Previously, I wrote:
I’m having too much fun focusing on more things with less distraction.
Maybe it sounds preachy, maybe not. If it does, I don’t mean it do be and if it doesn’t then I’m writing well enough; however, I still have the question as to what this means for this site. And though the answer isn’t necessarily as clear as I’d like, it’s better than that it was, say, four weeks ago.
And it may be a trivial, uninteresting thing to write about but I’ve written about just about anything and everything related to what it is I do with regard to this site, developing software, WordPress, and so for the majority for my career.
So as I hope to add to that, I seems to be reasonable to share why before getting back to what I normally do and starting to do more than I once did.
In other words, why stop now?
After two years after writing a lot of content and giving exclusive access to site members, this past weekend I opened the site to everyone.
But this wasn’t a small nor was it a quick decision and it’s not something that I opted to on a whim. For those who were subscribed to the newsletter earlier this year, I made an announcement that this was coming.
I don’t know how many people are considered “regular readers” of this site (let alone any site, to be honest) because social media has changed how we find content, save it, and read it.
But if you’re someone who browses this site on any regular basis, then you’ve likely noticed that I’ve not posted anything related to development for a couple of weeks now.
Nothing’s wrong; life is good. But I’ve been taking a step back on several things in which I’m involved to take stock of essentially:
- what I’m doing,
- why I’m doing it,
- what I want to continue to do,
- and why I want to do it.
And if you were around when blogging was what it was, say, five years ago, then you know it’s considered “bad form” talk about not blogging and to get all apologetic about it.
I’m not getting apologetic about it, though.
Instead, I’m providing an update as to what I plan to do with this site moving forward.
And no, it’s not the type of post that contains anything related to WordPress development or programming.
Last month, I published two articles that talked about using cURL to handle redirects that may inevitably happen when working with certain URLs.
Specifically, I’m talking about:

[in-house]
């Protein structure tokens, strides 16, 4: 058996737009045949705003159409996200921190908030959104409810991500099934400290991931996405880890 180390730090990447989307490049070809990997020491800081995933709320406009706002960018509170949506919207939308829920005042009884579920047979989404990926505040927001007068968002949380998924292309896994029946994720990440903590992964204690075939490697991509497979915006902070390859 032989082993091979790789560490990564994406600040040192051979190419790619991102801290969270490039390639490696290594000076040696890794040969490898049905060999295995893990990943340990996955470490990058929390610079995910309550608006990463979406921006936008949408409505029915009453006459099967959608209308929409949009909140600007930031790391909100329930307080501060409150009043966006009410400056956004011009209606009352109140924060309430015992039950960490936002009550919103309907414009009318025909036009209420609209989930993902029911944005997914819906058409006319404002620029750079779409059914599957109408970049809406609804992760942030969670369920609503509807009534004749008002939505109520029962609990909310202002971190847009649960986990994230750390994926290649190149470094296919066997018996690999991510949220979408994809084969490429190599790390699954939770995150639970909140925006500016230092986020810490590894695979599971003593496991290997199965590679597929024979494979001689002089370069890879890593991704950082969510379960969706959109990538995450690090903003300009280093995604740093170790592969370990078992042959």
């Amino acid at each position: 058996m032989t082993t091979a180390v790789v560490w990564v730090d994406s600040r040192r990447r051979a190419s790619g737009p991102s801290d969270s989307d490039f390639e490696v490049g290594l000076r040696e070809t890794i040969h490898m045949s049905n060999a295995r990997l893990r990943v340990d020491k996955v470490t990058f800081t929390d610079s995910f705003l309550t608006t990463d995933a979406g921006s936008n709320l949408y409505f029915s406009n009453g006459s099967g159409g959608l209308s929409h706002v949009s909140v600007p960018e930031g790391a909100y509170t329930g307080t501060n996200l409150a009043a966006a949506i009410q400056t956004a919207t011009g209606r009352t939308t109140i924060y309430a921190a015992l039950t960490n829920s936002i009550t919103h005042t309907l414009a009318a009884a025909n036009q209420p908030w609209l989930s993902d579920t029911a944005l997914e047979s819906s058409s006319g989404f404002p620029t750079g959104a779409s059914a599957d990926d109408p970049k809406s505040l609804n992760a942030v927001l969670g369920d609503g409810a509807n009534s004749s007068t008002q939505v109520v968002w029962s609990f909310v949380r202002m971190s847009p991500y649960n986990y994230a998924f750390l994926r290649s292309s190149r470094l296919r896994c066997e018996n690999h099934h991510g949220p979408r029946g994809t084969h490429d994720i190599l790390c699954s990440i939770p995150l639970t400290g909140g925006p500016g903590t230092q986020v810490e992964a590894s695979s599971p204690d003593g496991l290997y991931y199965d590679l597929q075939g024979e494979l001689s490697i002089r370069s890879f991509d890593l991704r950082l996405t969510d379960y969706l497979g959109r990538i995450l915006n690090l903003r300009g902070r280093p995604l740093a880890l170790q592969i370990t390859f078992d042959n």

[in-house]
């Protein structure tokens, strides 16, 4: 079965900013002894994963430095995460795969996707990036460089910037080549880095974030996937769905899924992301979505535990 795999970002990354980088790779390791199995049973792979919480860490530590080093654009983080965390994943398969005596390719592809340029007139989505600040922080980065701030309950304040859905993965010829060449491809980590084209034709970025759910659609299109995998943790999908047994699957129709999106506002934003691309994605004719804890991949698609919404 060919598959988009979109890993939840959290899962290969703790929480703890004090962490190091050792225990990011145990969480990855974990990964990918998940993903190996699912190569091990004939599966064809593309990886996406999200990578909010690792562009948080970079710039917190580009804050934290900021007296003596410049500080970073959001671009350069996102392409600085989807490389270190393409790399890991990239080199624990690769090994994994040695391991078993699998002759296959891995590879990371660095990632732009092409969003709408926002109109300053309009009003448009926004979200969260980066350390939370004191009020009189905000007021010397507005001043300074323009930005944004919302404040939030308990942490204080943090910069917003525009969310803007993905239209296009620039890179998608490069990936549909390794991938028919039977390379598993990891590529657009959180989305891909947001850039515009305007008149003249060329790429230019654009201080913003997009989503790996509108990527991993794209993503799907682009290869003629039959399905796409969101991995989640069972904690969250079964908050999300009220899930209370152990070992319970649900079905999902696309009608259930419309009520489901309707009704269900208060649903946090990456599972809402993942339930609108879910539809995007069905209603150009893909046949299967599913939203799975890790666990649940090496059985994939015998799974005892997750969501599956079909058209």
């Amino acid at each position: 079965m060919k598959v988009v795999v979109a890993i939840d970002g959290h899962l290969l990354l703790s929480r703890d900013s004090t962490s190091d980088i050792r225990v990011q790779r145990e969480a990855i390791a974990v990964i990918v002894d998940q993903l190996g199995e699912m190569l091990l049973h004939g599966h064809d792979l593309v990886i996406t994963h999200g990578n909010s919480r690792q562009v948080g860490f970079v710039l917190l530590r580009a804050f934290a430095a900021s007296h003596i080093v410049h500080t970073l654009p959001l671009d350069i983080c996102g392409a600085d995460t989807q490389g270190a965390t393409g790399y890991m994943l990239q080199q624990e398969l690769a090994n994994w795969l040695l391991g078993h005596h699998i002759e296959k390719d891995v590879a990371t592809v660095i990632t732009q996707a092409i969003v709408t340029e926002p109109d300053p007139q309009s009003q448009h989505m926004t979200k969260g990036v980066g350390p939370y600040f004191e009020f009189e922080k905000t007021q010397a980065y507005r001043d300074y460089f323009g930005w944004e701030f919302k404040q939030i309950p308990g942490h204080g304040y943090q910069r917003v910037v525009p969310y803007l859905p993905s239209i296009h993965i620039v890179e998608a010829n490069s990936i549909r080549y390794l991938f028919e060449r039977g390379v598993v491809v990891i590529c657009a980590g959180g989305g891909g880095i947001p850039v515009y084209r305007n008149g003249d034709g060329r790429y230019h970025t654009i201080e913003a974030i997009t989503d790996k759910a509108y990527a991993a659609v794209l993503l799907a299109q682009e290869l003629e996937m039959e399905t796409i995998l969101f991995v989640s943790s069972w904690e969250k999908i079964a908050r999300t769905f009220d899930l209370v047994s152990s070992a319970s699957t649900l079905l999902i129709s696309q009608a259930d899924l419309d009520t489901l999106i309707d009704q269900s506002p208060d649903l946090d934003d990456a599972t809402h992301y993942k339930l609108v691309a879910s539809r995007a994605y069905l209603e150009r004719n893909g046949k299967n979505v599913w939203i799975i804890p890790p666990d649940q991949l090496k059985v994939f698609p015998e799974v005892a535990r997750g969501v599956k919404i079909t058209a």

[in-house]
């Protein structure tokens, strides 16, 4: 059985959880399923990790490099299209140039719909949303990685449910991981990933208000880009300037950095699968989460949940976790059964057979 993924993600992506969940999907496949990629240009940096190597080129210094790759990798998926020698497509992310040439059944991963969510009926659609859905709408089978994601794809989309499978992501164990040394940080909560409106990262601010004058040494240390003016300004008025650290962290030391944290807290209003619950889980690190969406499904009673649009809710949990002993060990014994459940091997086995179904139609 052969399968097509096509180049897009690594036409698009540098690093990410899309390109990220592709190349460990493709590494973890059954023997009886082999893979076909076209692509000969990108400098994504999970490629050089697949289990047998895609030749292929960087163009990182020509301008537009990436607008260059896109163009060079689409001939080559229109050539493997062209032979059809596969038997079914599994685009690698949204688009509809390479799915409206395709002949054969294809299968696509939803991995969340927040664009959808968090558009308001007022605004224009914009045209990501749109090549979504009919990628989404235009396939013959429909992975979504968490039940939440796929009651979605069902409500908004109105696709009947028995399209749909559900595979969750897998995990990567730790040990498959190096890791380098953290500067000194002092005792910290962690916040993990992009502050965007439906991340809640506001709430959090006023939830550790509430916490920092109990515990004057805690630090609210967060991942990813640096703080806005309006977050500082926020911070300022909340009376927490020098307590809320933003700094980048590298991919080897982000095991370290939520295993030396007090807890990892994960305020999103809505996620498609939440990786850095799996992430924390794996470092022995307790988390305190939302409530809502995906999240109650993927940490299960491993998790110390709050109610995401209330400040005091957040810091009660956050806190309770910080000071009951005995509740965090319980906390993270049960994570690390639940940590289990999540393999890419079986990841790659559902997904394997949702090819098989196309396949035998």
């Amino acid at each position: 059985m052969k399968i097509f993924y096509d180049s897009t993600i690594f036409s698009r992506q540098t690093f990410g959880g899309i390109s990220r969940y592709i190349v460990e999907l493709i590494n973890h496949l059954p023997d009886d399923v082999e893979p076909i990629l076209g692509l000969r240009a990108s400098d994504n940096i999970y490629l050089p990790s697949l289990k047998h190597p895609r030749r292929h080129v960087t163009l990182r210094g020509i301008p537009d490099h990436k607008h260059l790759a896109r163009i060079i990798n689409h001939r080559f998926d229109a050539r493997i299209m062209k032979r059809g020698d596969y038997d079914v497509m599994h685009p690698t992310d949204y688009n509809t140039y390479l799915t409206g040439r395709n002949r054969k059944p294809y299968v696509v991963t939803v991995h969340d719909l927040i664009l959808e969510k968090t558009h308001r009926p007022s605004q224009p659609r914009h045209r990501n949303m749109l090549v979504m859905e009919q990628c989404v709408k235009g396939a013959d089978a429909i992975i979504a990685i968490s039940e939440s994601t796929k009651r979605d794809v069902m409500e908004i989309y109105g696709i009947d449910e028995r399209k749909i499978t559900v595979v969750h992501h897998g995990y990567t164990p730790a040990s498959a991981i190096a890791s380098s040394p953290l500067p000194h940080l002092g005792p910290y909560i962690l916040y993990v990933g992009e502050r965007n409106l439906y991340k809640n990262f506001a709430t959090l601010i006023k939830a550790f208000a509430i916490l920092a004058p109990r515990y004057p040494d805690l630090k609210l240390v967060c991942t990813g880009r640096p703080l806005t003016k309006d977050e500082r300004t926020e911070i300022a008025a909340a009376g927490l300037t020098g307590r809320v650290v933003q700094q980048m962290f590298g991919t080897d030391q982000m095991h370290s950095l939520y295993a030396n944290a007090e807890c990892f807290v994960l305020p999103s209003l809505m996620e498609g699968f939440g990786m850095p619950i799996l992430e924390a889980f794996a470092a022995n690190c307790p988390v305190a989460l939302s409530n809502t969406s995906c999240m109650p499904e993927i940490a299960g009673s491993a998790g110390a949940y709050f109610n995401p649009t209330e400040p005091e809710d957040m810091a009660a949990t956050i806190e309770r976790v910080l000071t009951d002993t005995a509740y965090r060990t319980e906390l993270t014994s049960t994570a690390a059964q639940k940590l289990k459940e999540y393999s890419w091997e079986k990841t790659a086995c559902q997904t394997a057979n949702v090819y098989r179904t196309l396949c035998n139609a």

- Finding the Destination of a Redirect with PHP
- Using cURL to Determine If the Specified URL Is a Valid Page
And though the second one is more of the subject of this post, I wanted to reference both since they are related.
Earlier this month, I wrote a bit how the purpose of blogging has changed. Perhaps it would’ve been better to talk about the motivation rather than the purpose, but I digress.
In this post, I talk a bit about commenting and feedback. And since I’ve closed comments, one of the ways that people will talk with me about certain posts is via Twitter.
Case in point:
And I like this because it’s:
- a clearly stated, succinct question,
- it’s directed towards me (with the potential for others to chime in),
- and it can keep the conversation on the topic without it devolving into something else in the comments.
Further, Xaver’s question is good because it shows where my content may be lacking, and it gives me the opportunity to write a follow-up or a clarification on a post like this 🙂.
The thing is, the response to this particular question may not be as long as the lead in, but I always want to give enough context before providing an answer.
In the last eight years or so, maybe less, the way we blog has changed. Maybe not so much in terms of how we do it but in terms of:
- what it is that we have to say,
- how we say what we want to say,
- how other people read what it is that we have to say (which is really more on them but you get it, right?)
I remember when it was much more about the comment engagement and also sharing what we thought, learned, or viewed on a particular subject.
As much as possible, I still try to stick to that. That is, I try to share:
- what I’m doing,
- what I’ve learned,
- and my perspective on a given subject.
Now, though, I’m not as much concerned about the comments (hence why I turned them off some time ago). This doesn’t mean I don’t care about feedback – I do – but I find when people have to jump through a few extra steps to provide feedback, the quality of it goes way up.
Anyway, it seems to me that blogging has drastically changed in one major way over the last few years:
We write for a reaction rather than edification.
Reaction, in and of itself, isn’t bad. Of course, it’s not. But the type of reaction we seek may be. But I’m not here to get too much into that. Instead, I’m wondering if the purpose of blogging hasn’t changed.